2013 ALP Conference - Columbus, OH

The Association of Lincoln Presenters

The Association of Lincoln Presenters
2013 ALP Conference
April 11-14, 2013
Columbus, OH

2013 ALP Conference Review


The ALP gathered in Columbus, OH for 2013 (April 11-14) where we were treated to a “weekend with our Ohio generals.” During the weekend, we enjoyed presentations by Gen. Grant (member Larry Clowers) as well as Gen. Rosecrans (Ohio resident Tom Paul) and Gen. Sherman (Ohio resident Frank Bullock, who is actually a resident of Sherman’s hometown of Lancaster, OH and affiliated with the Sherman Birthplace Museum). We also were educated by our Secretary of the Treasury, Salmon Chase (also a former Ohio governor who was portrayed by Ohioan Monty Chase, who is a relative of Salmon Chase). Our final guest speaker was Frederick Douglass, portrayed by member Michael Crutcher.

Our tour day included a visit to the Ohio Statehouse (which was actually finished in 1861, just before Abraham Lincoln arrived on his inauguration train). Lincoln was one of the first persons to speak in the newly completed building when he addressed the state legislature in February of 1861. We were permitted to use the statehouse chambers, where member Jerry Payn recreated Lincoln’s speech from that day in 1861. We then made a short visit to the Camp Chase Cemetery which is a burial site for 2200 Confederate POWs and was on a site of both a POW camp as well as a muster in point for nearly 200,000 Union soldiers. We also saw a large mural that commemorates Camp Chase (named for Salmon).

Our tour continued to Lancaster, OH to visit the Sherman House museum, then to Groveport, OH for a tour through the Motts Military Museum, which commemorates all wars, but has a strong Lincoln and Civil War displays.

During the evening, we were treated to a highlight for many of our members as the Encore Academy in Reynoldsburg, OH performed “Our American Cousin,” the play which was performed the night Lincoln was assassinated. Before the play, the school treated us to dinner. We then were part of an audience of 300-400 people (including many other re-enactors in period dress), who thoroughly enjoyed the play. It turns out that the play still is funny and does translate well to present times, as the audience repeatedly laughed heartily at the pratfalls of the characters. And, unlike April 14, 1865, this night the play was concluded (although the cast did pause for a moment of reflection after Lincoln was shot at the end of that “sockdologizing old man-trap” line). The school recorded the play and copies are still available for $10 each. John Cooper, expects to have a few copies with him at the 2014 convention. This may be the only recording of this play available anywhere. In fact, the school had to imagine and create all of the stage actions in the play as all they could find was just the script with words and no directions included.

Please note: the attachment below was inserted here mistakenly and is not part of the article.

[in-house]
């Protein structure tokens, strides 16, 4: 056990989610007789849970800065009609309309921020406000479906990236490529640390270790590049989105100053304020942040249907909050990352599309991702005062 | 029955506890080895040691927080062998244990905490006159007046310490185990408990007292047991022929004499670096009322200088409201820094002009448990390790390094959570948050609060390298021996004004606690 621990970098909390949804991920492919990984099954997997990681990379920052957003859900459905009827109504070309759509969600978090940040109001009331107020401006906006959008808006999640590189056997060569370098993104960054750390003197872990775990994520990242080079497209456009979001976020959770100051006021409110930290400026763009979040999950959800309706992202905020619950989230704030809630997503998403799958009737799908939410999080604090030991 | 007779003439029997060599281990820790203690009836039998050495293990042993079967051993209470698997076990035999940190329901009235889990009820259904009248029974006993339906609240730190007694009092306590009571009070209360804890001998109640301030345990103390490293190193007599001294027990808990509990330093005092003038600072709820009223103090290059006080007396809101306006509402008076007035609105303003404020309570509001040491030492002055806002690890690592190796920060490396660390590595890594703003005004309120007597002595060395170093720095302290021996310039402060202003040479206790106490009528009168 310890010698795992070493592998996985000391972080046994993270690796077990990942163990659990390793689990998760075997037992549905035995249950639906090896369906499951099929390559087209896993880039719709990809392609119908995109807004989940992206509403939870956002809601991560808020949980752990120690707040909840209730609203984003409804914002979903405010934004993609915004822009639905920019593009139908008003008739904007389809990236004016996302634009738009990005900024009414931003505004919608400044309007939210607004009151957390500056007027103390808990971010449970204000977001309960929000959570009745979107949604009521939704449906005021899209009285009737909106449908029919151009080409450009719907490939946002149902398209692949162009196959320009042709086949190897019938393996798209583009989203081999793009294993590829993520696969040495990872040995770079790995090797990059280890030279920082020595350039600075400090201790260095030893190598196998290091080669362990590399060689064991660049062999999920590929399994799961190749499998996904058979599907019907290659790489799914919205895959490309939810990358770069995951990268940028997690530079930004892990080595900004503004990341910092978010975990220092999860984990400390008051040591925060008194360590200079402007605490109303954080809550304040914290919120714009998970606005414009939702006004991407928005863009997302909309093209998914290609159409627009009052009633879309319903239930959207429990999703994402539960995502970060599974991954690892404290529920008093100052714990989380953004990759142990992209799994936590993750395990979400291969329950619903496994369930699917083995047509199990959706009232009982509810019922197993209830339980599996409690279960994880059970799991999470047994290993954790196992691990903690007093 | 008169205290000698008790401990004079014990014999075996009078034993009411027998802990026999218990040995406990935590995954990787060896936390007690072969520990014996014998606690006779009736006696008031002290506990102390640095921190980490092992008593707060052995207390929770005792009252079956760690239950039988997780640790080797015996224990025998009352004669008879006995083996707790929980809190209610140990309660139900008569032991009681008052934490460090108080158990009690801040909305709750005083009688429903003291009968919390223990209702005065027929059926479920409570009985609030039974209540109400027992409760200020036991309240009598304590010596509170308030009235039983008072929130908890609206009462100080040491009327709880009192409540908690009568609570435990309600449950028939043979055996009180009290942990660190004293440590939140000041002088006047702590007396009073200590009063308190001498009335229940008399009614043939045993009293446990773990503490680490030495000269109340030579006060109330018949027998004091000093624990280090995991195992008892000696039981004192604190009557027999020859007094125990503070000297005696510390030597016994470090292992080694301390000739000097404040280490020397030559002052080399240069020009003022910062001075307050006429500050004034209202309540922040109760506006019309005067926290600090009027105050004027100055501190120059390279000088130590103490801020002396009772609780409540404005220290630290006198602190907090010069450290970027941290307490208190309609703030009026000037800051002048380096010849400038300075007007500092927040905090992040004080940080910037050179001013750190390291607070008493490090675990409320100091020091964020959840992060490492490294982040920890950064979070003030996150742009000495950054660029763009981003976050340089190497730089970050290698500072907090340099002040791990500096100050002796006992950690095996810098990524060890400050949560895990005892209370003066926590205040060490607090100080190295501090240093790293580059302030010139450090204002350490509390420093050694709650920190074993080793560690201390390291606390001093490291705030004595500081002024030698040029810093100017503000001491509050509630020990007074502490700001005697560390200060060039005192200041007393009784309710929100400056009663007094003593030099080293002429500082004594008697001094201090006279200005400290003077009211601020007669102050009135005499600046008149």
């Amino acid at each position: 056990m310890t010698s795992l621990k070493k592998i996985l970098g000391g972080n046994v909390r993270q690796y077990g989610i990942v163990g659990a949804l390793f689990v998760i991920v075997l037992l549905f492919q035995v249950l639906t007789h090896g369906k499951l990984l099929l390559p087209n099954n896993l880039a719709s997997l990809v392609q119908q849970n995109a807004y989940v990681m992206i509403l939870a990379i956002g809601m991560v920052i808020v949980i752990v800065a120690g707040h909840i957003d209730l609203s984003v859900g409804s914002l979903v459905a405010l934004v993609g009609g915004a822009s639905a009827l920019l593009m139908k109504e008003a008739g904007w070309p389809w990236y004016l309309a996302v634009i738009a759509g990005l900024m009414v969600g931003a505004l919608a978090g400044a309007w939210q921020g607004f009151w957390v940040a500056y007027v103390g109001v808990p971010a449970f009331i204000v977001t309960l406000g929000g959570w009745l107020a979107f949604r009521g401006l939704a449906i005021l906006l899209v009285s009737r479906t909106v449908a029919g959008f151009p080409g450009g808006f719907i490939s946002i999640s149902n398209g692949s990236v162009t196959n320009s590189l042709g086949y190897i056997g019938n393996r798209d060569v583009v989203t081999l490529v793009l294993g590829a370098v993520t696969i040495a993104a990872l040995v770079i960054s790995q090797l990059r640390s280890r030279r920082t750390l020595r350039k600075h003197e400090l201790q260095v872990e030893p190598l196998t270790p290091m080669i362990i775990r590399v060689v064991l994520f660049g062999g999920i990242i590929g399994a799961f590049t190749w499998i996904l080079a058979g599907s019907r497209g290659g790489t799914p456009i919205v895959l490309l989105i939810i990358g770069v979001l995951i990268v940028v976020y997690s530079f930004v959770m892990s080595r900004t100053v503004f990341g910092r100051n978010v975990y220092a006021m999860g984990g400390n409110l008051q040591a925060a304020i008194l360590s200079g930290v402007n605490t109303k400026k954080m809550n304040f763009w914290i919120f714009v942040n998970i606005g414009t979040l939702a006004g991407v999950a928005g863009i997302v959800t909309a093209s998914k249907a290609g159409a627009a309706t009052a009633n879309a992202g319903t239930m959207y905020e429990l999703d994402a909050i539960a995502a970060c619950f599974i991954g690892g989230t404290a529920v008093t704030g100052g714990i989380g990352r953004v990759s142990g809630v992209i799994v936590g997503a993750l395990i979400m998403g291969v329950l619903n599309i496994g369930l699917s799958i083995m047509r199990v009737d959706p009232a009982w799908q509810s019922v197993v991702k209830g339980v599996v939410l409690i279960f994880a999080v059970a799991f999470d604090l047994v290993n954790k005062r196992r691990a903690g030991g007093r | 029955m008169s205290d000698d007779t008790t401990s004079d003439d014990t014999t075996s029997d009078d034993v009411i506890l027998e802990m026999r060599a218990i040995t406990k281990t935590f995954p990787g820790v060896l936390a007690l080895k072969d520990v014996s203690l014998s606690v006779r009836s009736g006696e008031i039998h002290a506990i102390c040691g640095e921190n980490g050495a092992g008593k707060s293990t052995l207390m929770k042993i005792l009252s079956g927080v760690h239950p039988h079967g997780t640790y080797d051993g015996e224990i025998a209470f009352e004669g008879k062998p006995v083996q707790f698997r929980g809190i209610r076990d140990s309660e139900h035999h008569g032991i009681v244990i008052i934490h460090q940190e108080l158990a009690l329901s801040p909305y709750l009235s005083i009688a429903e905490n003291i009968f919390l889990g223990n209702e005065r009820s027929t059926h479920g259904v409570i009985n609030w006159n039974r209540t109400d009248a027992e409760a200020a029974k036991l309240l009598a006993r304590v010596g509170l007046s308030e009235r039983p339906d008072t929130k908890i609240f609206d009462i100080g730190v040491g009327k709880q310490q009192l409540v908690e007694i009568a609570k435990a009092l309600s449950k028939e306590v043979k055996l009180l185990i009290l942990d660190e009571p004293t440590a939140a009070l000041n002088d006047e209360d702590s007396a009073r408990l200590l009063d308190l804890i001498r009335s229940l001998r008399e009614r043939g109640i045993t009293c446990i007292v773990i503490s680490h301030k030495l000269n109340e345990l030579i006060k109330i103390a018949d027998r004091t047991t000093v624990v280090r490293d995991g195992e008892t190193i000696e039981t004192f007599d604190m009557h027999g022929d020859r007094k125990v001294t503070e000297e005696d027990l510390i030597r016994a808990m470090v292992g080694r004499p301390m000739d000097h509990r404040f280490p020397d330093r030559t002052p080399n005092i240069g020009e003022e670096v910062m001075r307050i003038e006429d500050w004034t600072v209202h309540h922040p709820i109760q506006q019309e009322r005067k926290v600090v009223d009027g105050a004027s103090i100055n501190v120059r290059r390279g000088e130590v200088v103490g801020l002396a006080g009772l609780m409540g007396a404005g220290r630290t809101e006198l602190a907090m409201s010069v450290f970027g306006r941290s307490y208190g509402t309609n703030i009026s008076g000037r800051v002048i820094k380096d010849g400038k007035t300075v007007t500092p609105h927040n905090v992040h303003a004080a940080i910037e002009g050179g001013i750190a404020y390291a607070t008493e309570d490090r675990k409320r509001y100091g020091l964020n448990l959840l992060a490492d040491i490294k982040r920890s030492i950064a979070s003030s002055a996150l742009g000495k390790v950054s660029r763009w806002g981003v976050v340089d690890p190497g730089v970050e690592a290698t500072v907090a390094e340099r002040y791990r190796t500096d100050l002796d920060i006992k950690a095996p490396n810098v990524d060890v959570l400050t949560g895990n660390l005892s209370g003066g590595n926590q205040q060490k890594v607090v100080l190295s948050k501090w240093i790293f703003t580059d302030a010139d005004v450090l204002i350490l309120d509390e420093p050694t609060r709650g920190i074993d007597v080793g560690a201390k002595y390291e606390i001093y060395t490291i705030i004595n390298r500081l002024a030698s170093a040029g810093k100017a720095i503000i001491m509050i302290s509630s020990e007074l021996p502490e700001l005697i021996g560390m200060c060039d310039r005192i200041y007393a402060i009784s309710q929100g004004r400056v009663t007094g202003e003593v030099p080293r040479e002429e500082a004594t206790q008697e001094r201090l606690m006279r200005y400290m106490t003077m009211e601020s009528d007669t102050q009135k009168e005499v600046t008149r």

For many, the convention highlight was Saturday, when we spent all afternoon and evening at the Ohio History Center in Columbus. Our members performed two one-hour programs for the center’s patrons (and our own members) where ten of us took turns offering reflections of portions of Lincolns life. These programs were also recorded and all attendees received a copy as part of conference fees. Those who did not attend can buy a copy through John Cooper for $10 (also should be available at 2014 convention). We also had a four member panel (Damron, Elliott, Mansfield, and Cooper) that led a discussion with audience members on “How I Became Lincoln,” while others were treated by the Center in a program on period dress, using samples from the history center’s collection.

Our Saturday evening was a “Dinner with Lincoln,” also at the center. Patrons paid to have dinner with our members with a Mary and Abraham Lincoln seated at each table. After dinner, our evening program included the presentations by Frederick Douglass and Gen. Grant.

We had one more enjoyable event on Sunday morning, as all of those who stayed over attended church in Pickerington, OH. About 45 total attended, including 23 Lincolns, as well as Gen. Grant, Gen. Rosecrans, Frederick Douglass, and a couple new convention guests, Gen. Garfield and Jefferson Davis (yes, that rebel guy, portrayed by Ohioan David Walker). What made the church service extra special was the preaching by member Chris Small, who performed in character and preached on the spiritual journey of Abraham Lincoln. (The church provided a recording of the service, which was distributed to all members who attended). Nine of the Lincolns also joined voices as the “Singing Lincolns,” directed by Stan Wernz, as we sang a few of our traditional hymns. The church then provided a good luncheon for us and one of the church’s groups (known as the “Old Kids Club,” maybe because they are in our age group), served the luncheon and then joined us for lunch. We all then said our sad good-byes, promising to meet again next year.